F. Lee Bailey died at the age of 87, on June 3, 2021.

In 2001, Florida tossed him from the bar for taking millions of dollars in trial compensation that the government claimed was not his, and two years later, the state of Massachusetts, where he began practicing in 1961, reciprocally disbarred him.

Since when is Florida responsible for setting America's legal standards? Anybody remember Bush v. Gore, and the role that Florida had in that fiasco?

Bailey moved to Maine, in 2012, and at the age of 79, walked into a classroom and took the bar exam. "I didn't work that hard, and I passed it at the top of the pack," Bailey said-but then Maine's bar rejected him as well. Bailey was broke and unable to settle a $5.2 million tax bill, he filed for Chapter 7 bankruptcy, disclosing that all he had to his name was a gold 1999 Mercedes station wagon worth less than $2,000, sundry effects worth around five grand, and a modest condo in Yarmouth on which he carried a $365,000 mortgage.

One of America's most celebrated lawyers was disbarred, yet people like Rudy Giuliani, Matt Gaetz, Alan Dershowitz and Ted Cruz are still lawyers. Does that make any sense to any reasonable person?

Even Alan Dershowitz believes that Bailey was made to suffer for OJ Simpson's acquittal. "Without a doubt," Dershowitz said. "I think it was a major factor in the vindictive way in which he's been treated." Bailey also sees the beginning of his own end in the Simpson acquittal. "People at every level, judges on down, pointed the finger and said, "If you hadn't prostituted your talents for this guy, he would have gone to jail.'" That always disgusted F. Lee Bailey, and that is why he constantly sought to set the record straight by trying to expose the truth about yet another innocent man who was falsely accused for having allegedly murdered a spouse, former or otherwise.

The fact is, Simpson was a acquitted by a jury of his peers and it is anybody who cannot accept that, who should be disgraced, disbarred and/or removed from the bench.

Shame on America.

According to Bailey, Faye Resnick, Nicole Brown Simpson's frequent houseguest, who happened to be holed up in rehab for cocaine addiction on the night of the murder, was the intended target of a drug-related hit. His investigators uncovered evidence that Resnick owed drug dealers $30,000, and that is why Resnick was targeted.

"We think the killers came to look for Faye Resnick, who was also blond, and, typical of hitmen, they were dumb enough to mistake Nicole for Faye Resnick," Bailey said. He dismisses as "doctored" the overwhelming photographic evidence offered in the civil trial of dozens of images of Simpson wearing the Bruno Magli loafers-the "ugly-ass shoes" Simpson denied under oath ever owning-shoes whose distinctive bloody tread marks were all over the crime scene.

Everybody doubts a truthteller.

Is it any wonder that Bailey identified with Simpson: a great man brought low by false accusations. "I don't think he got fairly treated, and I don't think I got fairly treated," Bailey said. "If that's not a level of kinship, it's certainly a level of identity. We have the O.J. curse in common, to a degree."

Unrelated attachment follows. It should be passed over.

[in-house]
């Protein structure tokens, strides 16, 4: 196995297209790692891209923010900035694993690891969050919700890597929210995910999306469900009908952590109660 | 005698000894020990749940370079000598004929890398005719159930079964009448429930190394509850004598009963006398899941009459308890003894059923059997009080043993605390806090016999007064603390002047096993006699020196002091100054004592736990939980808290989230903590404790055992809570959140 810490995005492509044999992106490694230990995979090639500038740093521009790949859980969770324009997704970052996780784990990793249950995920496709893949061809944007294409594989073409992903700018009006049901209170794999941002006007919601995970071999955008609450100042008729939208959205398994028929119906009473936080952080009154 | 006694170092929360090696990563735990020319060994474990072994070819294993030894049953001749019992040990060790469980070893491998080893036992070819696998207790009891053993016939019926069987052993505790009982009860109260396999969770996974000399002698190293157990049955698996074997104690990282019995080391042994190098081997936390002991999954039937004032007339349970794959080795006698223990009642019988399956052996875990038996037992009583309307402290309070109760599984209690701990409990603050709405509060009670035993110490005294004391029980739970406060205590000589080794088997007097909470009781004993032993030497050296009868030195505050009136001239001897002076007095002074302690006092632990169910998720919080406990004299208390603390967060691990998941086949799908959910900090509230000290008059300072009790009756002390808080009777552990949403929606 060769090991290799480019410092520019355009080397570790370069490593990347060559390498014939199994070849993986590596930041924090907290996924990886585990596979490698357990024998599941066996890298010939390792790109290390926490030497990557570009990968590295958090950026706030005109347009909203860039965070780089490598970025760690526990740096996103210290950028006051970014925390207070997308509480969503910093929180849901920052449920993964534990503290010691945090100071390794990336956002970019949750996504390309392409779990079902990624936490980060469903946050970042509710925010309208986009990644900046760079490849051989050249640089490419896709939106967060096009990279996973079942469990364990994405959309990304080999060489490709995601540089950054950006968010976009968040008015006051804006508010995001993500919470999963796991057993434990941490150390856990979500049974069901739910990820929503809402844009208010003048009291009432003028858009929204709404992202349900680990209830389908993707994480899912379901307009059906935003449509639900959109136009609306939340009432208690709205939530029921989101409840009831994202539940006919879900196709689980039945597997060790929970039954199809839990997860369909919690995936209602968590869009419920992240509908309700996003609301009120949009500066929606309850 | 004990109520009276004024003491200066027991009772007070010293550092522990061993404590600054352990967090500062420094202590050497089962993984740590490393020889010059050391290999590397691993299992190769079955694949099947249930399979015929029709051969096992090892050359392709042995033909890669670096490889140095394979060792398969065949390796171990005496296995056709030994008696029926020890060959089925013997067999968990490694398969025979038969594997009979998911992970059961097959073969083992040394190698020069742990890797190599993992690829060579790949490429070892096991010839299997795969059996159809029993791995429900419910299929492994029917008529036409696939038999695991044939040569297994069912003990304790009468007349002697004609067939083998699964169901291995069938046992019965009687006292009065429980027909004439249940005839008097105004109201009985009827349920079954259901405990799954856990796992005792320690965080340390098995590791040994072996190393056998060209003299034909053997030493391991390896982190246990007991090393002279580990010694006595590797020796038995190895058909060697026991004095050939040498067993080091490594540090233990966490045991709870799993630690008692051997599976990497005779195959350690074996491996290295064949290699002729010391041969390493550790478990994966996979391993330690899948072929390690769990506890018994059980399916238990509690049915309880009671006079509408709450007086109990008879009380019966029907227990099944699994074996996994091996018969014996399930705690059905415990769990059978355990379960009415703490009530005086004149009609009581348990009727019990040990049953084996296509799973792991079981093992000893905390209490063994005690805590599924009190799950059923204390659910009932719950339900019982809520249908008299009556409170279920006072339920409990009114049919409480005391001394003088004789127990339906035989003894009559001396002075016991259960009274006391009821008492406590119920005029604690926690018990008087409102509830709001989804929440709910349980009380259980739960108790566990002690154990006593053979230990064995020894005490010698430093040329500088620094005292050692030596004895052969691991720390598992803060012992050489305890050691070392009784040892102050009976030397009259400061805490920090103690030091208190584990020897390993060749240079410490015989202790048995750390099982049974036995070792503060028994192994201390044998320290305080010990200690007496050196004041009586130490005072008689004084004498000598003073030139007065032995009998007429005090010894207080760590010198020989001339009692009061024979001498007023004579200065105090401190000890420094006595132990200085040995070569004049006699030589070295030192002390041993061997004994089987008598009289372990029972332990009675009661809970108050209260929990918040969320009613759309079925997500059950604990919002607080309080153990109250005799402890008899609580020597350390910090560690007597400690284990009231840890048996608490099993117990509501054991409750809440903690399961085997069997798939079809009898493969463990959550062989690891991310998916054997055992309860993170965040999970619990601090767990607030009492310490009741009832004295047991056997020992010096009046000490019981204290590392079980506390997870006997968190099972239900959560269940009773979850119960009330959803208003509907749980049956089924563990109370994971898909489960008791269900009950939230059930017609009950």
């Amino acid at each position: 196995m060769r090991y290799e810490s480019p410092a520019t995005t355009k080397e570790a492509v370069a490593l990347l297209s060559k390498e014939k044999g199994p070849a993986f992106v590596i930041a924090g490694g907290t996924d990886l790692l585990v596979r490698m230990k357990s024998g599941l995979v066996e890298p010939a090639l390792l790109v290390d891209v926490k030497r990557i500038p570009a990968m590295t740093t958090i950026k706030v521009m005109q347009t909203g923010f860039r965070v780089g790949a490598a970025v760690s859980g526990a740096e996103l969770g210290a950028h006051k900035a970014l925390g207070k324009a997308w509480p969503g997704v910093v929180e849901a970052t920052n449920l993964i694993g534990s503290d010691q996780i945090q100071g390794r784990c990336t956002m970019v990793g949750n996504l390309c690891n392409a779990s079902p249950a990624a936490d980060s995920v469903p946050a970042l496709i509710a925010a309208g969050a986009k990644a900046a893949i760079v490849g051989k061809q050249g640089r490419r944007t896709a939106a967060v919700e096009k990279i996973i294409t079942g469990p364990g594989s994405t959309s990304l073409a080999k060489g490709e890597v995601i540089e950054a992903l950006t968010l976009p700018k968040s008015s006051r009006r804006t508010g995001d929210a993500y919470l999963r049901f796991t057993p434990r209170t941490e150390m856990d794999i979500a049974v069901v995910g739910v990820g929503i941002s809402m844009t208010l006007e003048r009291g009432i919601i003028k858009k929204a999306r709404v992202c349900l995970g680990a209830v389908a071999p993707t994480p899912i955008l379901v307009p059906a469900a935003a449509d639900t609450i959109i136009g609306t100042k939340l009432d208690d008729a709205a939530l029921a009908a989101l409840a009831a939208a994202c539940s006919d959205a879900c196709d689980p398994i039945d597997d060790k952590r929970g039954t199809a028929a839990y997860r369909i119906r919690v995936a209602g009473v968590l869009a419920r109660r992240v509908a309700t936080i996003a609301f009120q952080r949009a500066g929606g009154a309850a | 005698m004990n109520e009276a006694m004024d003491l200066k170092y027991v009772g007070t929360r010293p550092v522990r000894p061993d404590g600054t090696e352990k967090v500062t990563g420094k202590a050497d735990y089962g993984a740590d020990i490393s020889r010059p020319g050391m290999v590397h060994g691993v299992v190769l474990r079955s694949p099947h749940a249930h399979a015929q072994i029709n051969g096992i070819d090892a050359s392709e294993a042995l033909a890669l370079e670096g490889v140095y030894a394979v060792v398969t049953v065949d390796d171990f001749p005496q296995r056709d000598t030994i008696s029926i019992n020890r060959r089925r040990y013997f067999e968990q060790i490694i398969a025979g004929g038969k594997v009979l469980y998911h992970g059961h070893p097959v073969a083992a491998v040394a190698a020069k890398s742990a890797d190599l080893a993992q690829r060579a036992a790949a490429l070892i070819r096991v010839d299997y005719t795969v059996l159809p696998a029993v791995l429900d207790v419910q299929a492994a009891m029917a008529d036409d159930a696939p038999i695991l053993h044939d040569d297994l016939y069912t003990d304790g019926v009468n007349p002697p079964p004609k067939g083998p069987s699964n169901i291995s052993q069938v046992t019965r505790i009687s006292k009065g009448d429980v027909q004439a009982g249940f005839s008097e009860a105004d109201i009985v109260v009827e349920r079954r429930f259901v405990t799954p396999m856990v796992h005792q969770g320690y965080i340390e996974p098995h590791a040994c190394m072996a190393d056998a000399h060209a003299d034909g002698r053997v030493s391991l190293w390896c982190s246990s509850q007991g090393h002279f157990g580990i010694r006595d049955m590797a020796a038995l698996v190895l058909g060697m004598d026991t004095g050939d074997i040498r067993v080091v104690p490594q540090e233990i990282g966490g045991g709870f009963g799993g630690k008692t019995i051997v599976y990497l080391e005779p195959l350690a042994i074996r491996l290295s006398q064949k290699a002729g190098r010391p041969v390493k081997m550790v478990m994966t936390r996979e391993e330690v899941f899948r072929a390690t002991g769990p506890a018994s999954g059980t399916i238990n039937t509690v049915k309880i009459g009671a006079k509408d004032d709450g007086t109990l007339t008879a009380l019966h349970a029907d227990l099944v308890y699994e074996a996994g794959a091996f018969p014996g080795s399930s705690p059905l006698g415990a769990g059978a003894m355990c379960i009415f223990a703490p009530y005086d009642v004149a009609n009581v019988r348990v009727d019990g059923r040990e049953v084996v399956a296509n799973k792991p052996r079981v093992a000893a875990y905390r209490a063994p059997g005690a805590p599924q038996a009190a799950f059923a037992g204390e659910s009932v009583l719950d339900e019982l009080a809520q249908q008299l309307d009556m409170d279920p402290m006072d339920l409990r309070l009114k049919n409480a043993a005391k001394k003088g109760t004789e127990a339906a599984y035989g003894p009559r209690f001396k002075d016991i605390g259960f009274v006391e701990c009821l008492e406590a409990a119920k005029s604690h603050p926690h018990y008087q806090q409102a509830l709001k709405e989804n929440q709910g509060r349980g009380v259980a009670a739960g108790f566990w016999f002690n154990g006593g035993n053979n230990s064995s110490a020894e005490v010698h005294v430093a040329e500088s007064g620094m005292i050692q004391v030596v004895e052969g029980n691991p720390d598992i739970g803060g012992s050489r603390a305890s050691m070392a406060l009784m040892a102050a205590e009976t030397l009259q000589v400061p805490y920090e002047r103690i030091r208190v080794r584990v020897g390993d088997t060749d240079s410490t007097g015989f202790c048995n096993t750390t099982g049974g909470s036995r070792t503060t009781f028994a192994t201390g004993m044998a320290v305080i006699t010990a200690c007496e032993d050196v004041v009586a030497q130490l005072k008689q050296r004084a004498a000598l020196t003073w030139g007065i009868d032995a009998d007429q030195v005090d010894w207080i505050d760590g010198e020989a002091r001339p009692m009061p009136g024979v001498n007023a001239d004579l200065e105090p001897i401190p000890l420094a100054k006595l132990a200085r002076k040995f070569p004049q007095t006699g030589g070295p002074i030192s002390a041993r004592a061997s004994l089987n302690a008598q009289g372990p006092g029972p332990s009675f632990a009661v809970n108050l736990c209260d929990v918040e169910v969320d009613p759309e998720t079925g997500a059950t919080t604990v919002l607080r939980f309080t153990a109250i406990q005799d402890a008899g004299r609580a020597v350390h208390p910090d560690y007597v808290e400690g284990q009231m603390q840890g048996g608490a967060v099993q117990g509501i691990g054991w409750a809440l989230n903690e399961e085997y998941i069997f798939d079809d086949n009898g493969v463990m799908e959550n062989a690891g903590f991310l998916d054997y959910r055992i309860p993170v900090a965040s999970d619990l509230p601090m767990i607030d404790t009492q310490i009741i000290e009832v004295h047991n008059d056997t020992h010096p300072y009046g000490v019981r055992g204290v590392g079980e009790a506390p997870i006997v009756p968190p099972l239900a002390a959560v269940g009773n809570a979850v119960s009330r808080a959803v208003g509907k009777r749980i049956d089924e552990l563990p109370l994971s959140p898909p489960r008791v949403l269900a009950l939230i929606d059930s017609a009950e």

Yes indeed, in this world, everybody doubts a truthteller.

F. Lee Bailey couldn't practice law anymore, but he could still write about it. With his new book "The Truth About the O.J. Simpson Trial," he planned to take his case to you. He just ran out of time, but censoring the zeal to keep the actual truth about O.J. Simpson as mute as possible is not acceptable.

Truth is hard to grasp if you are not aware. According to J. Albert Johnson, Bailey's former law partner, "He's just brilliant, that's all. I couldn't keep up with this guy. Most of us mortals are lucky to go 20 miles an hour. Lee Bailey's brain goes a thousand miles an hour, so quick that he becomes frustrated with those who cannot keep up." Indeed, Bailey scored 162 on two childhood IQ tests-a number higher than Albert Einstein's.

In the mid-1960s Bailey won a reversal for Sam Sheppard, a doctor who was in prison for killing his wife in one of US's most important murder trials; the case that provided the inspiration for the hit television show and film The Fugitive. Bailey convinced the jury to acquit an innocent man, and he did it through his characteristic intellect.

Indeed, Bailey fought all the way to the Supreme Court to overturn the conviction of Sam Sheppard and he did it at a time when the US Supreme Court was credible.

Even Bailey's last legal stand in a Portland, Maine, courtroom in March 2013 where he sparred with assistant attorney general, Thomas Knowlton, demonstrated his unrivalled ability to explain the simple truth.

"So you would agree, Mr. Bailey, that you misappropriated roughly $3 million?" Knowlton asked. "No, sir," Bailey responded. "Because misappropriated is a word used in criminal law, which is the equivalent of larceny, and that takes an intent." Knowlton regrouped, gave the legend another shot. "At the end of the day, Mr. Bailey, it's fair to say that you spent $3 million that didn't belong to you?" Bailey responded, "I spent $3 million that has been adjudged was not mine. At the time I spent it, I had a reasonable belief that it was mine."

Judge Alexander ruled in Bailey's favor, but in April of the following year the Maine Supreme Judicial Court reversed the ruling and voted four to three against the famed attorney. "Bailey," it wrote, "minimizes the wrongfulness and seriousness of the misconduct for which he was disbarred."

On the contrary, Bailey was acquitted by a judge and ruined by arrogant authoritarians who are a dime a dozen in democracies where the rule of law is failing the majority.

Rest in peace, F. Lee Bailey. Your legend and your star continues to burn bright.

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